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The end of the Dish 5000/Modulator Panasonic Recording System? - Page 2  

post #31 of 35
Originally posted by Ken H
If this is true, then why do they still work? I'm sorry Mike, your position is eroded by the mere fact that we've been discussing how to make these things work for years now; the discussion continues and the product works just like it did when introduced.
Ken --

What is your point? There is no copy-protected HD video (at least not protected by setting CGMS fields in the MPEG-2 packets) being broadcast on premium DBS or cable today, or the eagle-eyed people in these forums would notice that they were getting downrezzed images out of their DIRECTV Plus and DISH 6000 systems. So the major motion picture powers that be have decided to let the issue go for the present time. I'm certain that they know of the existence of the AccessTV and HiPix cards and the DISH 5000+Modulator combo and realize that people have been using these to archive films from movie channels and pay-per-view on potentially network-accessible disk drives. They must figure that any loss of material before they can all agree on means of copy-protection in home A/V networks is water under the bridge. People are freely ripping off DVDs--DeCSS essentially rendered the STD DVD rendition of several thousand films into the public domain. They're fighting an extended battle--some potential income loss from a trickle of films released on two HD movie channels and one HD PPV channel isn't much to worry about in the larger scheme of thing, yet.

However, before they expand available content appreciably, they almost certainly will turn copy-protection on. In DVB cable, I've got seven channels of HBO, five of Showtime, and three TMC (these last come in extended basic, but the Independent Film Channel costs extra--go figure); additionally, there are four or five channels of Cinemax that I don't subscribe to. There are 38 pay-per-view movie channels and 28 pay-per-view channels for sports. I don't think that all of cable and DBS will eventually be HD, but all of this stuff will. Before you see anything like the same sort of subscription movie and pay-per-view blitz for HD, they will long have applied copy-protection systems to that content. (Some have speculated that they're being slow in adopting a copy-protection standard or standards to keep from having to release more than a small amount of valuable property on HD--they may be right).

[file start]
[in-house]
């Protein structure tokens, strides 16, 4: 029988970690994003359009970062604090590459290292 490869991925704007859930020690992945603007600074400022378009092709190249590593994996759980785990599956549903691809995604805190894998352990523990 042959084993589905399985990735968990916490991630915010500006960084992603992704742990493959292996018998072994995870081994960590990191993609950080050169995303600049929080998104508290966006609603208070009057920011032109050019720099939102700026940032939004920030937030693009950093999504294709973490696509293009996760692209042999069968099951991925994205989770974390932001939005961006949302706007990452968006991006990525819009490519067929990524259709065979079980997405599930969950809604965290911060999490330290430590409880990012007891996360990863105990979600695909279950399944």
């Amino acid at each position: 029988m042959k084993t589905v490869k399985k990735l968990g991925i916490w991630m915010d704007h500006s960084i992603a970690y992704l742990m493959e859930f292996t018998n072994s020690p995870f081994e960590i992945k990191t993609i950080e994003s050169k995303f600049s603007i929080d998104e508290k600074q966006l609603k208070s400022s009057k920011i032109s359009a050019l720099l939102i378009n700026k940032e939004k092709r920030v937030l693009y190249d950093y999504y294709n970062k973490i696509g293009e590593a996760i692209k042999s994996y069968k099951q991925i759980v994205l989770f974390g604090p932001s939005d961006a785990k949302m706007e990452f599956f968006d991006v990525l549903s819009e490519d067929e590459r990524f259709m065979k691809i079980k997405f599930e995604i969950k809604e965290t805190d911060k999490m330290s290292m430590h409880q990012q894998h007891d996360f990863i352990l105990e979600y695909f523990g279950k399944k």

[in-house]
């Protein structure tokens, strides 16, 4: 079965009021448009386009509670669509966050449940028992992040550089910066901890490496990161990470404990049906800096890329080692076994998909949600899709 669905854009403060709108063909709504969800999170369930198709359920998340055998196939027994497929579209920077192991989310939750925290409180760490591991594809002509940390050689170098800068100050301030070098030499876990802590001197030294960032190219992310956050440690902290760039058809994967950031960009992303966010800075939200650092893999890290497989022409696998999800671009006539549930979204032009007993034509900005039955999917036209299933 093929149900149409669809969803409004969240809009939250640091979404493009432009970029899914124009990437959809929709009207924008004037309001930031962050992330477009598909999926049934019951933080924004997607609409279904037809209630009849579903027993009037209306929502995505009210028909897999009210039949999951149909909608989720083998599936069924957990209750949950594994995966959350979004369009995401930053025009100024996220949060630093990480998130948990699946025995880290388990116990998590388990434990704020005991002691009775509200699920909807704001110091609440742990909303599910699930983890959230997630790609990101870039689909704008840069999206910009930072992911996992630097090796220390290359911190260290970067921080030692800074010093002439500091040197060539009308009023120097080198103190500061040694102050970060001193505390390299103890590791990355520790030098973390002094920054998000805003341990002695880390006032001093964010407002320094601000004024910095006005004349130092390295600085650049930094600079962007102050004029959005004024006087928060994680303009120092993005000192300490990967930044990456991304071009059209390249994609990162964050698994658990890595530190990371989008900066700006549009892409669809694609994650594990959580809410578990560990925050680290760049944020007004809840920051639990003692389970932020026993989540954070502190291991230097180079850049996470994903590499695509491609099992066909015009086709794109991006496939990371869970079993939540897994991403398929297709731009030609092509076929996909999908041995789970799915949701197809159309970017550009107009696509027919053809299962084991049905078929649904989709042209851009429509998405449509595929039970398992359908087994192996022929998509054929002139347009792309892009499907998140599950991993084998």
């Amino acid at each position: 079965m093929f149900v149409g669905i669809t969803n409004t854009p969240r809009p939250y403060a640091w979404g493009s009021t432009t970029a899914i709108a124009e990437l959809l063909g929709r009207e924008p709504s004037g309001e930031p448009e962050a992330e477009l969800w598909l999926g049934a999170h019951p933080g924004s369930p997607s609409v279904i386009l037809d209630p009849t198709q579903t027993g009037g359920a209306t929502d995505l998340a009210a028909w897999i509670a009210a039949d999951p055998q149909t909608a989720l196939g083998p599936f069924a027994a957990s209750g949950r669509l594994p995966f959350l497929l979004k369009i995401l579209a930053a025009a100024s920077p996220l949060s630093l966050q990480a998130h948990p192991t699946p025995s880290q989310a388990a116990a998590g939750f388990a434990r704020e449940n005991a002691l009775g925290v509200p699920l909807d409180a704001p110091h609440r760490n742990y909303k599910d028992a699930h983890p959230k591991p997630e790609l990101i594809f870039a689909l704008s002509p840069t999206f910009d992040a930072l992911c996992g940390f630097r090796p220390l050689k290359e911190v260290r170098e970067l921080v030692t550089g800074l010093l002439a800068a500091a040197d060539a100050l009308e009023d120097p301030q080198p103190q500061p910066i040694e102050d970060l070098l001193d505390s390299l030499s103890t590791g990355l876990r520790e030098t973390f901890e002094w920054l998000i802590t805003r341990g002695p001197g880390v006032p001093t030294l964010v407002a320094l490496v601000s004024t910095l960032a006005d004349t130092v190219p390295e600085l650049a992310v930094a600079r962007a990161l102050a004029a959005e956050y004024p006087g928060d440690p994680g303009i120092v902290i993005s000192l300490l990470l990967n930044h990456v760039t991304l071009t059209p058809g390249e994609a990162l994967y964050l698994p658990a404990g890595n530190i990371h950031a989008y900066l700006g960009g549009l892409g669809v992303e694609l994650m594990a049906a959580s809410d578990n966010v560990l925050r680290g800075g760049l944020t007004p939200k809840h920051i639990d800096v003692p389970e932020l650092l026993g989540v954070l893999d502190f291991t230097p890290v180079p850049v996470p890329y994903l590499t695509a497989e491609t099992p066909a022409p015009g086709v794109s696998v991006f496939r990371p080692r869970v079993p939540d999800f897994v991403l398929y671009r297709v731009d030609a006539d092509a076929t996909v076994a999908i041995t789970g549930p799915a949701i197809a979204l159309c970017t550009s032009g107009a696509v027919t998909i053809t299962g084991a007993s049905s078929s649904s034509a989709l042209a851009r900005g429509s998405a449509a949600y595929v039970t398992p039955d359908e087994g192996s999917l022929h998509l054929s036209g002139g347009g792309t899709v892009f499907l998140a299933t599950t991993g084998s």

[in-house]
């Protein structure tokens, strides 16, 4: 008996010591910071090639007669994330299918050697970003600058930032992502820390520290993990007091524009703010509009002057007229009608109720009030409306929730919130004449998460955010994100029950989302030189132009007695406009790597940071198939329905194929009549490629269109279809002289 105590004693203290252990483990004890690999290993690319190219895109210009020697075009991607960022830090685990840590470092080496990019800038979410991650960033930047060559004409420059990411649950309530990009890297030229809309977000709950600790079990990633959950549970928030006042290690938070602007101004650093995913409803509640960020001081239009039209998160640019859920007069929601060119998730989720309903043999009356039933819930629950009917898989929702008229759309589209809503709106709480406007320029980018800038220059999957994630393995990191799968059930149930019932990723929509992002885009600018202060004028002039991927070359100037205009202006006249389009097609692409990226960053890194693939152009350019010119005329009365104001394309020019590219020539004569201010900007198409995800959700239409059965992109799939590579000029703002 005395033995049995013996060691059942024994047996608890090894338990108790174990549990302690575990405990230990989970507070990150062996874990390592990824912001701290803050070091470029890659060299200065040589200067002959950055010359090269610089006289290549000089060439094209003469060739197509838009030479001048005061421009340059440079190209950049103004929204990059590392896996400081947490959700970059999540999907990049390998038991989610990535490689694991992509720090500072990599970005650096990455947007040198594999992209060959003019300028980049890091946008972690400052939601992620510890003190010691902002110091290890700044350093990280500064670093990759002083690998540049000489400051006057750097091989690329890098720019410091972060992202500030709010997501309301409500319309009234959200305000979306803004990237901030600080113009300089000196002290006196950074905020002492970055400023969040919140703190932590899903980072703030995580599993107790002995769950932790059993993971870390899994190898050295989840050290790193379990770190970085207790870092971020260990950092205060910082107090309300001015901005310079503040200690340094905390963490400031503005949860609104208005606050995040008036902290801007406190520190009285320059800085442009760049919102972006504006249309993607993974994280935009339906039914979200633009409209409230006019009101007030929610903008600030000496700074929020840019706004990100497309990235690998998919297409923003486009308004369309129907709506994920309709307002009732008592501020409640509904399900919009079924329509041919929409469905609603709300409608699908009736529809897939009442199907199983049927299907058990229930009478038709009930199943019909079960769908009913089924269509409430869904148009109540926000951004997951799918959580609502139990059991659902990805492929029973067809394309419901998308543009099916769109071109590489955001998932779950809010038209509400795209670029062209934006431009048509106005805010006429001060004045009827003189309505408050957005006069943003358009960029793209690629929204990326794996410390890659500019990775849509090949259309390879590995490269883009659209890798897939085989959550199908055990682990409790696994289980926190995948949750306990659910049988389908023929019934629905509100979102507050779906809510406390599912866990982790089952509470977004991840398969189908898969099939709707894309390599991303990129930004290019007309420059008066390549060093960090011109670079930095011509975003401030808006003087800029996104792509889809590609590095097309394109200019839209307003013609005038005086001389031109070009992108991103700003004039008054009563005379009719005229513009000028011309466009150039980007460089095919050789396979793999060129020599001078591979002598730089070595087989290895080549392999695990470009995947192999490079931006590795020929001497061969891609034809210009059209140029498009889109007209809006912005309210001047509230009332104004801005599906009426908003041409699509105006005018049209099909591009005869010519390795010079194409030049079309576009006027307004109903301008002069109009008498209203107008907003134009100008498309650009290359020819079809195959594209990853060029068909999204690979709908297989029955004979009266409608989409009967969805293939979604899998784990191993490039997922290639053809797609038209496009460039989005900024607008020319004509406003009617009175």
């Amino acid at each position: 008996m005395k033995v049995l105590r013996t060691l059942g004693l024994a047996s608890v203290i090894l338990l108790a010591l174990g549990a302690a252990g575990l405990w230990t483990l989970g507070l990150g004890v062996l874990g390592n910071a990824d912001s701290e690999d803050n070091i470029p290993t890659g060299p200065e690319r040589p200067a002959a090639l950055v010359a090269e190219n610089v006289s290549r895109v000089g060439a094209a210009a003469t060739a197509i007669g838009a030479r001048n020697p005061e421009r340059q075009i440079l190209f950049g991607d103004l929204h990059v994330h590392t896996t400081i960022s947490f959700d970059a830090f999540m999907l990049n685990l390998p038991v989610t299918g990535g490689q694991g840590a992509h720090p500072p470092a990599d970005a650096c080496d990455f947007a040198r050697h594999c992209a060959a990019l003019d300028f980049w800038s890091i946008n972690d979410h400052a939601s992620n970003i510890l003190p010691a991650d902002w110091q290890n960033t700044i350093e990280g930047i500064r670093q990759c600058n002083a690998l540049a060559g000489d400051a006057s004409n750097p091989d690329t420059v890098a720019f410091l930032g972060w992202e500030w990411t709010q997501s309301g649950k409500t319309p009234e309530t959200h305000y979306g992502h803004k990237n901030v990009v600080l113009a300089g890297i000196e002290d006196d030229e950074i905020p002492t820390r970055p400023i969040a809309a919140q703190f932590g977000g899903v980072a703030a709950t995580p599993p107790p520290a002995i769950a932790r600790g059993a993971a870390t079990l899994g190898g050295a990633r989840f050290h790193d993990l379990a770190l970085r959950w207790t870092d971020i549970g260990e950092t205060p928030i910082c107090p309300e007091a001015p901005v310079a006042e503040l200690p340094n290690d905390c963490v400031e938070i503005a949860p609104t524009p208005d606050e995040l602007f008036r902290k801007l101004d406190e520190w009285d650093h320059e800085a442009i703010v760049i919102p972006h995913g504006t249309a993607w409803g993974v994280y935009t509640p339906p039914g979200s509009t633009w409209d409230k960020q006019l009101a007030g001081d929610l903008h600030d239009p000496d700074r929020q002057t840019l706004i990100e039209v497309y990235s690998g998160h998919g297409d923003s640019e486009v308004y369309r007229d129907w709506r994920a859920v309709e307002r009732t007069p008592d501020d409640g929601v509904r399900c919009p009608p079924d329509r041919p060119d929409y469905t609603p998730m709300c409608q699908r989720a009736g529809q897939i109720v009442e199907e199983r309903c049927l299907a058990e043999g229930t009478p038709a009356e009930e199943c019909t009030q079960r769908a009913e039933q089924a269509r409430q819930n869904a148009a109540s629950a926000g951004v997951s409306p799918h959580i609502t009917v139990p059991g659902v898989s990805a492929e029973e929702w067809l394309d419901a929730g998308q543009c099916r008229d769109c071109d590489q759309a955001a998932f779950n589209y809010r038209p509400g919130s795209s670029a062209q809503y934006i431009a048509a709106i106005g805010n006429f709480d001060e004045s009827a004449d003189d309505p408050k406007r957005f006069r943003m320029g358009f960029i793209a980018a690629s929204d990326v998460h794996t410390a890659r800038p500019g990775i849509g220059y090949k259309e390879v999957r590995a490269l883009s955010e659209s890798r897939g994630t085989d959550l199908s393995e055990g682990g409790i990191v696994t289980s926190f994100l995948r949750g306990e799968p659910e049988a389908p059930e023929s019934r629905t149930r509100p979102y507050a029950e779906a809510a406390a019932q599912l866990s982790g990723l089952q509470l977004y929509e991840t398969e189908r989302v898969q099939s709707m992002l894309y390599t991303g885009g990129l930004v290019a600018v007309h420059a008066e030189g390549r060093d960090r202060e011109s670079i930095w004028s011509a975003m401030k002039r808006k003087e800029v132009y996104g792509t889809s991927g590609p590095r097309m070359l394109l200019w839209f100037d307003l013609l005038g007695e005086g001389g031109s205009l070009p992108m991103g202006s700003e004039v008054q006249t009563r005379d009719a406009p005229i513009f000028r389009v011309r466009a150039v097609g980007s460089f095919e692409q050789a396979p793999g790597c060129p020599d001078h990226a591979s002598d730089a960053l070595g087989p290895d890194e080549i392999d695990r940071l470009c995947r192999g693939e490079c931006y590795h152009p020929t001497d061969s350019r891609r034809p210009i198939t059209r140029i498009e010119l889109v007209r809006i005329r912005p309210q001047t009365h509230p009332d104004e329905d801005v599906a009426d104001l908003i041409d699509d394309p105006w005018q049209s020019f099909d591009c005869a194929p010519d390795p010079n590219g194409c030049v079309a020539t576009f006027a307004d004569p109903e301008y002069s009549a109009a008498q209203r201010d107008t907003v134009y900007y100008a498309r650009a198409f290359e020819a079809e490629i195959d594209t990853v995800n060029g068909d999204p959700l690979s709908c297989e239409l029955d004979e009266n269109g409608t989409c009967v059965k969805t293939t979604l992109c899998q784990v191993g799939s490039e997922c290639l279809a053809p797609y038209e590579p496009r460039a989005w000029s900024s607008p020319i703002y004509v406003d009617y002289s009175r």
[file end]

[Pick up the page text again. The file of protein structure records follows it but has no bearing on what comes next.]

If they're dead-set determined to stop the uncontrolled copying of HD film, then they have to plug up any holes, and the 5000+modulator is a big hole, even if only 1000 people are using them to record to disk. I'm not talking about DISH independently taking action of its own accord--I'm talking about their content providers insisting that they do something about it as a condition of continued service from them.

As for giving them ideas by talking about this, please--do you really think that they're too stupid to hire people bright enough to keep on top of this without information from message boards? Do you really think that "they" don't know about every device sold capable of tuning HDTV?

-- Mike Scott
post #32 of 35
Originally posted by Glimmie
4) As per the 1000 max I predict in existance, thats 1000 SYSTEMS with either Hipix or the Panny combo. Now out of those people, how many will try to load this stuff on the WEB?
It only takes one person Glimmie--one out of a thousand people technically oriented enough to handle making these recordings in the first place. The people who upload what that one or more person(s) offer will take care of the rest. By default, BearShare, at least, will make anything you download uploadable from your machine. They discourage using the service and not sharing--they call it "freeloading".
I work in this industry and know the business models. This ain't gonna happen. The distribution ladder is very carefully implemented and fine tuned for profit. Sale, rental, and PPV are three seperate distribution channels in that order. And FWEIW, this is one area where the MPAA does have control under the wishes of the studios.
But you say you're a hardware engineer, Glimmie--I write firmware. I don't design business models or have much to do with my company adopting new ones. That entire chain of film distribution that you mention didn't exist thirty years ago. New business models come into being from time to time.